What do you do when you are faced with a six-figure debt — mostly because of credit cards? No cable television and no eating out, obviously. And that’s just for starters. Two weeks before Christmas of 2004, Kandy Hildebrandt opened a letter addressed to her husband, Russ, at his request. The letter revealed that her husband had a personal loan of $17,500. They sat down to talk about it: Russ also had 11 credit cards totaling $89,000 in debt. “He handled the personal finances,” she says. “I knew we had several credit cards, but I was unaware of the extent of our debt.”
The finance charges on the credit cards alone were $1,593 a month — double their $750 monthly rent in New Richmond, Wis. The Hildebrandts knew they needed to change their lives. But unlike many people in their situation, they actually did.
Kandy, 48, and Russ, 52, celebrated a fifth anniversary of freedom from debt this week. They made their first payment on their debt-management plan in March 2005 and their last payment on June 24, 2009. “After paying everything off, with interest, we paid over $125,000,” she says.
Although they were in big trouble financially, Russ kept a promise after their twins girls were born in 1994 that Kandy would not have to go back to work outside the home. And, to his credit, she didn’t. But they took some unusual steps. “We acknowledged that we were in deep water and needed to seek help,” she says. The only debt they have now is a mortgage: They bought a home in April 2009.
Kandy Hildebrandt tells MarketWatch about their road to financial Wellville:
MarketWatch: Last night, you had a big celebration.
Hildebrandt: We had dinner out.
Where did you go?
It’s not too extravagant, but it’s what we like: Pizza Ranch. We’re not debt-free, as we still have a mortgage. But we’ve had no unsecured debt since we paid it off.
How did you rack up so much debt?
It was really easy. It occurred after about 15 years of living a little beyond our means every month. In 1994, I came home from a part-time job to start a family. We didn’t make the corrections we needed to financially to accommodate a drop in income. We had identical twins nine months later. That meant two of everything.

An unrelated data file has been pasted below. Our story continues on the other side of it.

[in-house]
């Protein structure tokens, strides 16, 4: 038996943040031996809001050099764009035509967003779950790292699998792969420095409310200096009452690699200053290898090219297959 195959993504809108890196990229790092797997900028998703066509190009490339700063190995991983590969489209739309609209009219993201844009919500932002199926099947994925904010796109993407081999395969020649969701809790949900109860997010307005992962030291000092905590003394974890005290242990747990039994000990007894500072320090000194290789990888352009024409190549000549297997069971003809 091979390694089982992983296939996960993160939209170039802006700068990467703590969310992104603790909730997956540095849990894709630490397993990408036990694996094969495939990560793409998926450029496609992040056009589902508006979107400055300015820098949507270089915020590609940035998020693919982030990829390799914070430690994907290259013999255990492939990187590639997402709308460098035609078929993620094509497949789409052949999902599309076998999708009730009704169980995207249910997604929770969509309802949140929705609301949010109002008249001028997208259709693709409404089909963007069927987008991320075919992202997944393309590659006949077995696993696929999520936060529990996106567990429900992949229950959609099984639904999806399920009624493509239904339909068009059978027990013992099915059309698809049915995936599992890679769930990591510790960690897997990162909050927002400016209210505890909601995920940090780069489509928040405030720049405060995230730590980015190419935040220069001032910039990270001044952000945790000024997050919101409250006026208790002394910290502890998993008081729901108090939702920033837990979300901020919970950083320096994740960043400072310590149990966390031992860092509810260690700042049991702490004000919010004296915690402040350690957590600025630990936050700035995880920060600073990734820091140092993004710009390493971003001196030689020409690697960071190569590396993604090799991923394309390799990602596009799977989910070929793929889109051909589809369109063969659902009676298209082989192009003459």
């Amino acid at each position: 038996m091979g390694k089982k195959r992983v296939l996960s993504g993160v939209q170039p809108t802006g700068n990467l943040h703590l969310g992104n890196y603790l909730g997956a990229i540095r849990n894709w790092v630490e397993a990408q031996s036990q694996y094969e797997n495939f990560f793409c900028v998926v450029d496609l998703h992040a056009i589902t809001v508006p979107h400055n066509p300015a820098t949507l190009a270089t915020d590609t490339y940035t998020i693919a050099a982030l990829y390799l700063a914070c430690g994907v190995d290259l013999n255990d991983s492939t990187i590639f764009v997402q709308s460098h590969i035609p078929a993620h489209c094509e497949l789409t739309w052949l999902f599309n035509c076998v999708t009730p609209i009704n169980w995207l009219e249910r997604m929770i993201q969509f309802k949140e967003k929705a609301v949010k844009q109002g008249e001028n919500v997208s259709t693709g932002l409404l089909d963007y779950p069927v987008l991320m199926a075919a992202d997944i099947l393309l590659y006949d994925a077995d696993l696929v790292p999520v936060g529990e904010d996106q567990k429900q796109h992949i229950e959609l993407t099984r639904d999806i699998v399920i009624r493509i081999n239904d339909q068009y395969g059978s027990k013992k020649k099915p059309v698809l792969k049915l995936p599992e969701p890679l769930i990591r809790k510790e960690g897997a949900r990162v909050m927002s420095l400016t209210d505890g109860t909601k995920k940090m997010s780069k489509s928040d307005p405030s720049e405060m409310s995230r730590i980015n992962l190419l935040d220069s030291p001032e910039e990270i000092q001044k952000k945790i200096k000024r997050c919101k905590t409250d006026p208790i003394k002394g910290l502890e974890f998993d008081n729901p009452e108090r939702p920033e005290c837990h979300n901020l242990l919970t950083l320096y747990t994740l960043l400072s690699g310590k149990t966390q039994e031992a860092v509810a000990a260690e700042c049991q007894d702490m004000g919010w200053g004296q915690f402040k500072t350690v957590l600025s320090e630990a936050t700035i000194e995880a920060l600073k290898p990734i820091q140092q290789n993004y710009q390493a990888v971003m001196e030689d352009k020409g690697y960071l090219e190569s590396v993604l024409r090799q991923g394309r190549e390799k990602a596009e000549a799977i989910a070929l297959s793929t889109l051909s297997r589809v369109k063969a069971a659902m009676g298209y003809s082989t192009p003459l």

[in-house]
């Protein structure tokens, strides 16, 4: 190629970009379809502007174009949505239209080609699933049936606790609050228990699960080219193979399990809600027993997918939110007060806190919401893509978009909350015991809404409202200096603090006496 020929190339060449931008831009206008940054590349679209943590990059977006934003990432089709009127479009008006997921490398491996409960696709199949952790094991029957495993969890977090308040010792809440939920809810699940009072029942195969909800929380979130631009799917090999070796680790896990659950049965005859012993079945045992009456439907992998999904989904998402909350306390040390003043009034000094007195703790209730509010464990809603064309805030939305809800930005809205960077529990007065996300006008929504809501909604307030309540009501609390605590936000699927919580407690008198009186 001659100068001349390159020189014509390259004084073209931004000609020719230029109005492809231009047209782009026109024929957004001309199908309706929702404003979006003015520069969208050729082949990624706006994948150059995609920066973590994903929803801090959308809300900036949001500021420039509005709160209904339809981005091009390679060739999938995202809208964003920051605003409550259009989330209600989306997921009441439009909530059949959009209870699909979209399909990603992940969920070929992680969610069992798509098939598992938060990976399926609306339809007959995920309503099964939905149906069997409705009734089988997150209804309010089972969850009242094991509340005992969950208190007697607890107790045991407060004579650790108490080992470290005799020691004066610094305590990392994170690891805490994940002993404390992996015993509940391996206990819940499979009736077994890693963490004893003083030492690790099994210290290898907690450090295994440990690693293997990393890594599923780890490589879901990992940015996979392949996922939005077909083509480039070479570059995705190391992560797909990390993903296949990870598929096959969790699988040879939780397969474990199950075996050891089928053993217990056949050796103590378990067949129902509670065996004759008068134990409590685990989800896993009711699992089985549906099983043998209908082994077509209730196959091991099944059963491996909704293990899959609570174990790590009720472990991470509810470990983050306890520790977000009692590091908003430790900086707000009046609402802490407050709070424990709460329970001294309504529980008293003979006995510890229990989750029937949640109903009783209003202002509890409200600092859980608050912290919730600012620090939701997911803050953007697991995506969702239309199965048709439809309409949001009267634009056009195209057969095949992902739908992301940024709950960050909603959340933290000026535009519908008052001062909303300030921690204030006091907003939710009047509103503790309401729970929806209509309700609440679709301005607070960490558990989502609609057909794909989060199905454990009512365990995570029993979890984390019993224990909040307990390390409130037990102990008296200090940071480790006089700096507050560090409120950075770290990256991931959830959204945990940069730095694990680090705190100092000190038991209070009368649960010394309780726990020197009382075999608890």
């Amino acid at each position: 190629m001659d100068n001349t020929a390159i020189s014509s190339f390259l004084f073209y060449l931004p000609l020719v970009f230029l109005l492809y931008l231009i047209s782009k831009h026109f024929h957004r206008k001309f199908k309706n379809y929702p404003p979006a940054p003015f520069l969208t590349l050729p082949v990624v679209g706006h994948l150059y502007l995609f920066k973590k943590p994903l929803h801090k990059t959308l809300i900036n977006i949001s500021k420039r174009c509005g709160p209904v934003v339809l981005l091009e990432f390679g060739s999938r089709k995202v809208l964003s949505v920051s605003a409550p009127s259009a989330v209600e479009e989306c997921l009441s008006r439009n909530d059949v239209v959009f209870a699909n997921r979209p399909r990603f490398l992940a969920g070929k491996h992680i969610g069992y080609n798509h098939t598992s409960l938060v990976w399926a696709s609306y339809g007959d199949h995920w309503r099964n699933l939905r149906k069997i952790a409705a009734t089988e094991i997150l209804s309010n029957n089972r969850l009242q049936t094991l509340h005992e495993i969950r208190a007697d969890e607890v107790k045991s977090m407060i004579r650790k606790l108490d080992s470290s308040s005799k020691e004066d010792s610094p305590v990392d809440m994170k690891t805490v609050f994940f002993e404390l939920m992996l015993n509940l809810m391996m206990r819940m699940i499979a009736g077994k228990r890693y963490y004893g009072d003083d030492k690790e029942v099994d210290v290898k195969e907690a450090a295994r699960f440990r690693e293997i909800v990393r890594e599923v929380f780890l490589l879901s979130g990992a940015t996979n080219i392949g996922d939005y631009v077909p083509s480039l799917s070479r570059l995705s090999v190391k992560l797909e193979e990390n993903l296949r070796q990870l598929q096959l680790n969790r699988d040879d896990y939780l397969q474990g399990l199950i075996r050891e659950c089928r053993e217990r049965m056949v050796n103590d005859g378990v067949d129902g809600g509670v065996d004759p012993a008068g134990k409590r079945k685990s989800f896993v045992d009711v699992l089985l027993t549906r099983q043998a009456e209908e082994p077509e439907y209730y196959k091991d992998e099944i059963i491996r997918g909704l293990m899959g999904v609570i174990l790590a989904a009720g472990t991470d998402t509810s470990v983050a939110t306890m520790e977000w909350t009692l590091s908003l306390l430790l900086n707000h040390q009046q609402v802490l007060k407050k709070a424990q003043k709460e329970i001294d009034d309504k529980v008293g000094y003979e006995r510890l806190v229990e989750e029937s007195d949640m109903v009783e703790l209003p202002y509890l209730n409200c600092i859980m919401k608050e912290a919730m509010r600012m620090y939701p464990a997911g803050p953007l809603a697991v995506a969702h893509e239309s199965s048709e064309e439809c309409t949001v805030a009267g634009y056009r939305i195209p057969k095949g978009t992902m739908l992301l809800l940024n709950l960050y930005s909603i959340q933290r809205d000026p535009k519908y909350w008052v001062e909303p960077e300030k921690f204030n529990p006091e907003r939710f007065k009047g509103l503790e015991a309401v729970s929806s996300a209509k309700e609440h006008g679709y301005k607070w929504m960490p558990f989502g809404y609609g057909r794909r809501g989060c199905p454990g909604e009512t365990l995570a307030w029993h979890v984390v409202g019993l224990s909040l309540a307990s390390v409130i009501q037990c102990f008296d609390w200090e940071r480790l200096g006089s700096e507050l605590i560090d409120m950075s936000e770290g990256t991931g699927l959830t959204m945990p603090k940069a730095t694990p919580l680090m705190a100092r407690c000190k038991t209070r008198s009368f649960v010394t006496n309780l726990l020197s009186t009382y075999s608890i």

And you had no clue?
I knew [Russ] had debt, but I didn’t know to what extent. I saw him becoming increasingly stressed and anxious. Before I left the workforce outside of my home, I was actually in the credit-card industry. I worked for a major retailer [J.C. Penney] in the credit-card division as a supervisor. I was aware of how the system works. We got a letter from one of those credit cards earlier in 2004 saying they were going to increase their rates because of our debt-to-income ratio. After we got the letter about the personal loan, I picked the right moment to address it with my husband.
What was that moment like?
He didn’t want to face the figure on paper, so I was gracious and told him. Thankfully, with my credit background with J.C. Penney, I was aware of the Consumer Credit Counseling Service. I knew we needed to seek outside help. There happened to be one in Stillwater, about 15 miles from our home, and half a block from our bank. We needed to seek help and cease charging.
And now for the $106,000 question: How did you clear it?
At night, Russ, who’s a chemist, picked up a job after work, sweeping and mopping floors at the local grocery store and cleaning the bathrooms. His first shift was midnight to 4 a.m.; his shift changed over the years, but he did that for four years straight.
That must have been rough.
He slept in his vehicle at night to save on gas, so we would have the money we needed for food. That included the wintertime, and the winters [here] can get pretty harsh. A lot of that was determined by how the gas prices were rising. He would work late and sleep in the car, go to his day job, shower and be there before everyone came back. Nobody knew he was doing it. He did it off and on for the last 2 ½ years of the debt-management plan. Our son came along halfway through that plan. We were overjoyed.